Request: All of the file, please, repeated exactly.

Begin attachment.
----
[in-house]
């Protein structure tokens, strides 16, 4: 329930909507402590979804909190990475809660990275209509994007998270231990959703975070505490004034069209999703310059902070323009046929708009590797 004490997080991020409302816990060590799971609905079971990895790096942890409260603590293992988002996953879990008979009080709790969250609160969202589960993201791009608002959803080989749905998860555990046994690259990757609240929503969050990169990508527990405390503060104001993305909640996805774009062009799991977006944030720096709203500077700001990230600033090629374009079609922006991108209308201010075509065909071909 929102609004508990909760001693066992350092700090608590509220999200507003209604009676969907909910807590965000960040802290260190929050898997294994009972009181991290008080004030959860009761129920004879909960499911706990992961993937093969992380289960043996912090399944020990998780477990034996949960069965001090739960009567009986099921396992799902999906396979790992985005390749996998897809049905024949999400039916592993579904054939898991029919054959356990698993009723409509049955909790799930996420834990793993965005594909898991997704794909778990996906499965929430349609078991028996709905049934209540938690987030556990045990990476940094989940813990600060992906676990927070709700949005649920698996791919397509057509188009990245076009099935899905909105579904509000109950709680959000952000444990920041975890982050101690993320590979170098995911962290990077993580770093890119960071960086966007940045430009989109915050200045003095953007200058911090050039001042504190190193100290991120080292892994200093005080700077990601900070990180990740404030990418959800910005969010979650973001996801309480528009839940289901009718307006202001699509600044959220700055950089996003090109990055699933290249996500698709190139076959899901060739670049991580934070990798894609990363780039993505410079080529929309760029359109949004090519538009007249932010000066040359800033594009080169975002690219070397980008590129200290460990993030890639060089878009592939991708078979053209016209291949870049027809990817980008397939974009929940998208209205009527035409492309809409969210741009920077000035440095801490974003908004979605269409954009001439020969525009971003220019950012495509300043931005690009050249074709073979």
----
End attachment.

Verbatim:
[in-house]
């Protein structure tokens, strides 16, 4: 329930909507402590979804909190990475809660990275209509994007998270231990959703975070505490004034069209999703310059902070323009046929708009590797 004490997080991020409302816990060590799971609905079971990895790096942890409260603590293992988002996953879990008979009080709790969250609160969202589960993201791009608002959803080989749905998860555990046994690259990757609240929503969050990169990508527990405390503060104001993305909640996805774009062009799991977006944030720096709203500077700001990230600033090629374009079609922006991108209308201010075509065909071909 929102609004508990909760001693066992350092700090608590509220999200507003209604009676969907909910807590965000960040802290260190929050898997294994009972009181991290008080004030959860009761129920004879909960499911706990992961993937093969992380289960043996912090399944020990998780477990034996949960069965001090739960009567009986099921396992799902999906396979790992985005390749996998897809049905024949999400039916592993579904054939898991029919054959356990698993009723409509049955909790799930996420834990793993965005594909898991997704794909778990996906499965929430349609078991028996709905049934209540938690987030556990045990990476940094989940813990600060992906676990927070709700949005649920698996791919397509057509188009990245076009099935899905909105579904509000109950709680959000952000444990920041975890982050101690993320590979170098995911962290990077993580770093890119960071960086966007940045430009989109915050200045003095953007200058911090050039001042504190190193100290991120080292892994200093005080700077990601900070990180990740404030990418959800910005969010979650973001996801309480528009839940289901009718307006202001699509600044959220700055950089996003090109990055699933290249996500698709190139076959899901060739670049991580934070990798894609990363780039993505410079080529929309760029359109949004090519538009007249932010000066040359800033594009080169975002690219070397980008590129200290460990993030890639060089878009592939991708078979053209016209291949870049027809990817980008397939974009929940998208209205009527035409492309809409969210741009920077000035440095801490974003908004979605269409954009001439020969525009971003220019950012495509300043931005690009050249074709073979």